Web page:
I have a company website for our Internet agency for over 5 years. It holds blog posts, content pages, and our portfolio mainly.

One of our biggest competitors, with mainly the same company activities as we have, went bankrupt because it lost 2 of its biggest clients. I bought their domain from the curator, and it's now ours. I don't have their old website.

The domain has a lot of relevant incoming links, and a high domain authority. Besides that I can see that it also still has a lot of traffic from people that know the old company and look to render its services.

I changed the DNS so it's the same as my website, so: www.example.com/portfolio.html = www.competitors-example.com/portfolio.html

And I check incoming links to the new domain and redirect them to relevant pages on my site.

But is this right? Or should I redirect it to my domain so the address bar says: www.example.com?

In short: How do I use the domain so it doesn't hurt but helps my website's SEO?


1 Answer 1


I changed the DNS so it's the same as my website

Does this mean your website is now displaying on their domain? If so undo this ASAP, as this will create a duplicate of your site, which could have na adverse effect on your sites ranking.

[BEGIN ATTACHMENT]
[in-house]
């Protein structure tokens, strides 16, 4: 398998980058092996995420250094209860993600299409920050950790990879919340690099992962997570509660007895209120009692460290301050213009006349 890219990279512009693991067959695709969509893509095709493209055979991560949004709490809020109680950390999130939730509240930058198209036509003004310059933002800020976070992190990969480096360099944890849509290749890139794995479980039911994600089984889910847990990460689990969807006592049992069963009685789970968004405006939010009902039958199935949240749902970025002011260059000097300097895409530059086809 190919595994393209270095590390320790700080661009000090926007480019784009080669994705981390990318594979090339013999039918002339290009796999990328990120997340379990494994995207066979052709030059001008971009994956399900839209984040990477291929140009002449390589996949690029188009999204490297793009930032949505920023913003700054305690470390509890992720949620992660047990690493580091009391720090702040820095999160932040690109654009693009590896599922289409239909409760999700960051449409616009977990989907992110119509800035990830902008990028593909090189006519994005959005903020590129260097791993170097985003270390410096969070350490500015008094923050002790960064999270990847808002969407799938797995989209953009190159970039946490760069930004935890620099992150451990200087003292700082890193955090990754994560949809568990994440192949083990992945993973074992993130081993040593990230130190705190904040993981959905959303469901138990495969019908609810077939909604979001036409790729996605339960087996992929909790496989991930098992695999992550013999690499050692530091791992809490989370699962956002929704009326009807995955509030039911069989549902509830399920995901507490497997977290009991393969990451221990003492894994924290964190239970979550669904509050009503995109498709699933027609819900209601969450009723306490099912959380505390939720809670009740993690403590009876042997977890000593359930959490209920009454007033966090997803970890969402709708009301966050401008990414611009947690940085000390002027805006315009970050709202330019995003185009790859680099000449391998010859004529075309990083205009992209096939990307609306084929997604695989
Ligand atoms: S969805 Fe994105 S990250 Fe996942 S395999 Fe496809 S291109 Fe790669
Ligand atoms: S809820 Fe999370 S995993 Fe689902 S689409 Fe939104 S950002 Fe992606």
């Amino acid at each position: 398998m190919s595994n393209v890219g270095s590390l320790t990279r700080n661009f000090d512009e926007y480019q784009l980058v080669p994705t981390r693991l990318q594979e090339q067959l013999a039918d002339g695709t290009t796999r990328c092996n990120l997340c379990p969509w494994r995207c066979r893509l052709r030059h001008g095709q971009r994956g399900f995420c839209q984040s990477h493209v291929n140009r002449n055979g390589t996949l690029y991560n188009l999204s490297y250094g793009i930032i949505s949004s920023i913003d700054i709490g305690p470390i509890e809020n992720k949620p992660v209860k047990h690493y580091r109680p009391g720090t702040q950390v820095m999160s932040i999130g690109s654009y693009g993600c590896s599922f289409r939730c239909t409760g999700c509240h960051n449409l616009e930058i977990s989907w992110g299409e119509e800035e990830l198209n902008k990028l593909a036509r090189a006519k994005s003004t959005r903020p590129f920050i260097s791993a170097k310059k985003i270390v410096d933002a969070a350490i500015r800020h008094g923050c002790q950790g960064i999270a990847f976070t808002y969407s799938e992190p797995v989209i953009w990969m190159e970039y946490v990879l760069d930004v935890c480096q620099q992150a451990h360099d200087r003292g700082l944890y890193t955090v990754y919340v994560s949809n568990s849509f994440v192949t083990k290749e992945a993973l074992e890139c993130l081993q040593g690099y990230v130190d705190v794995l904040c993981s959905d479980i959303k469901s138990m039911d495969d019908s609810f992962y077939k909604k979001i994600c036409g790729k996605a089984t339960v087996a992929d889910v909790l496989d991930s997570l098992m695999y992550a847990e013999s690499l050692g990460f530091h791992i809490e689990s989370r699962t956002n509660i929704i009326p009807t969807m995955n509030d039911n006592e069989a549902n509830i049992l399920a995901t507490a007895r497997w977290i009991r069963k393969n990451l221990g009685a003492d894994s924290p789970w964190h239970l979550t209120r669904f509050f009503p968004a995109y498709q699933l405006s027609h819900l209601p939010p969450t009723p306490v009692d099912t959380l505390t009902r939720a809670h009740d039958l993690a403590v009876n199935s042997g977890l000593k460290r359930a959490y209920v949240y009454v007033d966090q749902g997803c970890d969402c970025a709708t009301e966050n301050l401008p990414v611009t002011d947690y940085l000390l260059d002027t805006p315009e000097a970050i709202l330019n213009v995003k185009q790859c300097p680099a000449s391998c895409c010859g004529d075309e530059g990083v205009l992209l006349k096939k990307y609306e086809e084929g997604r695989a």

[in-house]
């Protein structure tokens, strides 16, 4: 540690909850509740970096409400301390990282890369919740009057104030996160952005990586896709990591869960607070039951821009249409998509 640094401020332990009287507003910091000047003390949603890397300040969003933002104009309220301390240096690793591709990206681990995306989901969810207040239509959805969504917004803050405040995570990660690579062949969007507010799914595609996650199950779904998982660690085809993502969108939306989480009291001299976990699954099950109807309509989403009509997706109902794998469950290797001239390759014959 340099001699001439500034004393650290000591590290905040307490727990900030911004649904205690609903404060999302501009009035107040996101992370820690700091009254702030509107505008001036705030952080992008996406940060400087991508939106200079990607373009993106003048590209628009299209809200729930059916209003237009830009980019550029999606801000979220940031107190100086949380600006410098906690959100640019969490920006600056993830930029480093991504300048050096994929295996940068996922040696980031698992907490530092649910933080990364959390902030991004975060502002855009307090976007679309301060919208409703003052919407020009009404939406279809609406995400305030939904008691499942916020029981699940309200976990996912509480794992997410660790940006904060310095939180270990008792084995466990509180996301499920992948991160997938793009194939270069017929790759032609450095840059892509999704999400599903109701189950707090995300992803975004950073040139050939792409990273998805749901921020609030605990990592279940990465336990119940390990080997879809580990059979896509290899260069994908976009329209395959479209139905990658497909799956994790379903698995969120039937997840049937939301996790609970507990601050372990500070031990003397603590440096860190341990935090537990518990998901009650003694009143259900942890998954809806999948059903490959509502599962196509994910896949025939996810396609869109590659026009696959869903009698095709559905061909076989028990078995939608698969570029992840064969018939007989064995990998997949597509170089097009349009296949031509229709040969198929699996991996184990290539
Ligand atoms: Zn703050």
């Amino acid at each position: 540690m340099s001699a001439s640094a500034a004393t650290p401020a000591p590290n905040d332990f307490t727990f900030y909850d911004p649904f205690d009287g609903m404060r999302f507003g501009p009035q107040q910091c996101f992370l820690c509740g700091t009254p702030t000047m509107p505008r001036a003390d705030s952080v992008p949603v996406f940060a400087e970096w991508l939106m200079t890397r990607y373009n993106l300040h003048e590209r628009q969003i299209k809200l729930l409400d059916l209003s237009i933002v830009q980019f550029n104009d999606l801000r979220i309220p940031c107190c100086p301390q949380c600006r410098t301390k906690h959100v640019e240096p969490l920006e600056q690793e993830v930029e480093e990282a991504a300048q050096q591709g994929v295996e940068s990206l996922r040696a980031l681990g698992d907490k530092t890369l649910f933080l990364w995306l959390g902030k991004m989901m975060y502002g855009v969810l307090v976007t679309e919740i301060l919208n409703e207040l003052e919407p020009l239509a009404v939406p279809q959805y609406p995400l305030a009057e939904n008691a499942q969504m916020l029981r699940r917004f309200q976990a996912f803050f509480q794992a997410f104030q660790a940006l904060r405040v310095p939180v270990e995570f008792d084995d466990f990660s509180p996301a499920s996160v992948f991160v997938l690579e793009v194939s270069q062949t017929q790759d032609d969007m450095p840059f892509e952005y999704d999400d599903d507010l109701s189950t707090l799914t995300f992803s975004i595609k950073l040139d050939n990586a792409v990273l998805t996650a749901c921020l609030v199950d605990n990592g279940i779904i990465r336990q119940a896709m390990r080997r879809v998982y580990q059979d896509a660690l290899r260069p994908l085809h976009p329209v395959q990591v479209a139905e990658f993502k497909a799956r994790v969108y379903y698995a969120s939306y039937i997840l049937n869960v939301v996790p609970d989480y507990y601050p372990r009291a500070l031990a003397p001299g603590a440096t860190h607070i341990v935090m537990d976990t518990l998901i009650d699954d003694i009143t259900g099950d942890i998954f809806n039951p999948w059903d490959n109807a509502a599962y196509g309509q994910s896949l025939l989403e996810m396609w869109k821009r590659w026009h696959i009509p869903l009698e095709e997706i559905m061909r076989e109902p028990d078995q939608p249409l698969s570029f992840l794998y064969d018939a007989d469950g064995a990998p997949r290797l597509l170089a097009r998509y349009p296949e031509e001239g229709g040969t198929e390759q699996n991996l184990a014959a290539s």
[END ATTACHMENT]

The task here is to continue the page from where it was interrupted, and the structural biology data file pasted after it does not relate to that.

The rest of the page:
You should 301 redirect their domain to your domain. Where possible redirect pages on their site to relevant pages on your site, or to the nearest relevant page.


301 redirects to


If no relevant page exists, 301 redirect the page to the home page.

Before doing this though, I would investigate their back links to make sure there are no potentiality bad bad links present, as they could pass over to your domain and cause issues. As well as your own common sense, there are tools on the market to help identify bad badlinks.

You could then do a link disavow in Google Webmaster Tools, on your domain to exclude any such backlinks.

Doing all of the above will pass over most of the SEO authority to your site and will also make sure people land on your site when accessing the old domain.

  • 2
    For the acutal visitors, you might want to show them you took over, with a friendly "hey, but we're just as awesome!". Confused users will leave your site faster, some info fixes a lot.
    – Martijn
    Commented Mar 2, 2015 at 12:05
  • 1
    @Martijn, thanks for the tip! The thing is, I just made a .htaccess that sends www.competitors-example.com/prices.html to www.example.com/our-prices.html . This works for all pages, even root. But now I never know if people come from the old domain, or the new one. Any tips? Commented Mar 2, 2015 at 12:21
  • You could add #refered to your URL and use JS to show a infobox, or $_SERVER['REFERER'] in PHP do show/hide something
    – Martijn
    Commented Mar 2, 2015 at 12:25
  • As far as I know, and I tried, $_SERVER['REFERER'] and $_SERVER['HTTP_REFERER'] wont show anything if another domain is involved. But I added #refered. Does this have any SEO implications? Commented Mar 2, 2015 at 14:12
  • Can you just use Google analytics's to find the referring domain?
    – Max
    Commented Mar 3, 2015 at 3:03

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